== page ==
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Film Festival Day 6, 31/07/2013

 Film #25: The Missing Picture

This was an interesting contrast to The Act of Killing. It was made from the point of view of the victims, rather than the perpetrator; and the violence wasn’t just an extension of gangsterism, but an exercise in ideology, which often seems to mean that the suffering is more pervasive, and the defence of the actions at the time is more eloquent. But there were similarities, too – the narrator talked about how the village head who terrorised them under the Khmer Rouge never suffered any consequences for his actions, and still lives in his village with many children.

It’s weird to think that all of this was happening as I was growing up; that I could have starved to death on a collective farm if I had just been born not so far away. It didn’t have as much of an impact on me as The Act of Killing, but I’m still glad I saw it.

Film # 26: The Broken Circle Breakdown

He’s a bluegrass banjo player; she’s a free-spirited tattoo artist. (Obligatory “They Fight Crime!” reference.) They live in Belgium, and their six year-old daughter is dying of cancer. We jump back and forth in time, watching their relationship both evolve and disintegrate, intercut with songs from his (and eventually, their) bluegrass band. However, there’s a basic contradiction in the religious faith embodied in some of the songs, and the man’s strong atheist convictions, which ends up causing problems when they’re both dealing with grief.

I enjoyed the music, and both the interactions of the leads (who sing, and sing well), and the interactions of the background characters (and everyone but the couple and the daughter is firmly in the background). Unfortunately, I was sitting next to someone who couldn’t manage not to make little derisory noises whenever George W. Bush appeared on their television or said anything. But then again, that was another key element – the attraction of the idealised America of dreamers, as opposed to the actions of the U.S. as a modern state.

Very sad, but I might enjoy watching it again.

Film #27: Utu

We started with an introduction full of interesting detail from the director and the DoP. For example, the severed head prop used in the movie was brought from Sydney to New Zealand in hand luggage, leading to an interesting conversation when Customs spotted on the X-ray. Another anecdote involved the director being told, after the blessing, that he’d get whatever weather he pull on the call-sheet for the next day… and that’s exactly what happened for the rest of the shoot.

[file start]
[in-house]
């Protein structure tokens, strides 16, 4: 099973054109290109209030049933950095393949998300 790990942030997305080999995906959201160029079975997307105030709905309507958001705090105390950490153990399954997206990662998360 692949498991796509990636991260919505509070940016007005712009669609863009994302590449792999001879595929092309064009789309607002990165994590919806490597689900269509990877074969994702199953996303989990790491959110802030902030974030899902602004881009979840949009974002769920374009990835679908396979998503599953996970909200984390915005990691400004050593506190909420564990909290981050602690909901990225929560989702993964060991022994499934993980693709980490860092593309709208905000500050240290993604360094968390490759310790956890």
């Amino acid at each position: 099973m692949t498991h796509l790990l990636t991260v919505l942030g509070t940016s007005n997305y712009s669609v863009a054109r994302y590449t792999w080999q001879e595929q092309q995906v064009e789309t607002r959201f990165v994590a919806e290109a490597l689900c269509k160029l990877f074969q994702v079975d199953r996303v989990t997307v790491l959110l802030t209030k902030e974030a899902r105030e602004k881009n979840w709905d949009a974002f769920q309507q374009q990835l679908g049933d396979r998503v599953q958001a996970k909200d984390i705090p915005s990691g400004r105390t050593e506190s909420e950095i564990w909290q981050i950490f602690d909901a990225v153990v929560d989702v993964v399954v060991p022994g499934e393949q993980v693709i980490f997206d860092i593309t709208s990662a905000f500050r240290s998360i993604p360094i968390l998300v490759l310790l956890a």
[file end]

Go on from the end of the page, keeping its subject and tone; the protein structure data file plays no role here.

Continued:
I was a bit nervous that I wouldn’t like the film. After all, many dramatic films made in the 80s come off a bit naff. And there were a few bits that brought me out of the film – when a character strikes a dramatic pose, and get a cheesy musical sting, for example. And a few of the performances were a bit awkward.

But for each problem, there were plenty of cool things – for example, the few clumsy bits in the commanding officer’s characterization were contrasted with him blazing away with his pistol, rather than cowering in his room. The humour hit more than it missed, and I liked many of the female roles… though I’m not sure it passes the Bechdel test.

So, all in all, I liked it.

Film #28: Camille Claudel 1915

Not as slow as Gebo and the Shadow, but still very meditative. Basically, the artist of the title does appear to have paranoia and mood swings, but she’s also obviously better able to cope than most of the others in the asylum in which her family has immured her. She talks constantly about how it is like a prison (which suggests that she has no idea what a real prison is like), and begs to be taken back home. Her brother, who is a Catholic in the mystic tradition, visits her during the period of the movie; it is hinted that there are parallels between the intensity of his religious experience and her obsessive thinking (though he is definitely more functional than her).

It was well made, and an interesting historical situation… but I’m not sure it gripped me.

Film #29: The Spectatular Now

The class clown, who may be a high-functioning alcoholic, is dumped by his long-term girlfriend; he ends up, more-or-less by accident, going out with a shy, bright, dutiful, geeky girl who is into manga and is preparing to give up her dream of going to university because of her perceived duty to her mum. He, being a teenager, does his best to mess this up by being as caught up in his own life as a teenager usually is.

This manifests by him obsessing over an absent father who he is sure was driven away by his mother (who he is sometimes actually horrible to), a father who is not the person he has been built up to be. Luckily, he compensates by actually being a genuinely nice guy, who seems to be genuinely glad to help those around him – even the guy who ends up dating his ex. It managed to shock me, and make me dislike things he did without, in the end, disliking him; that’s a fairly major feat.

I liked it.

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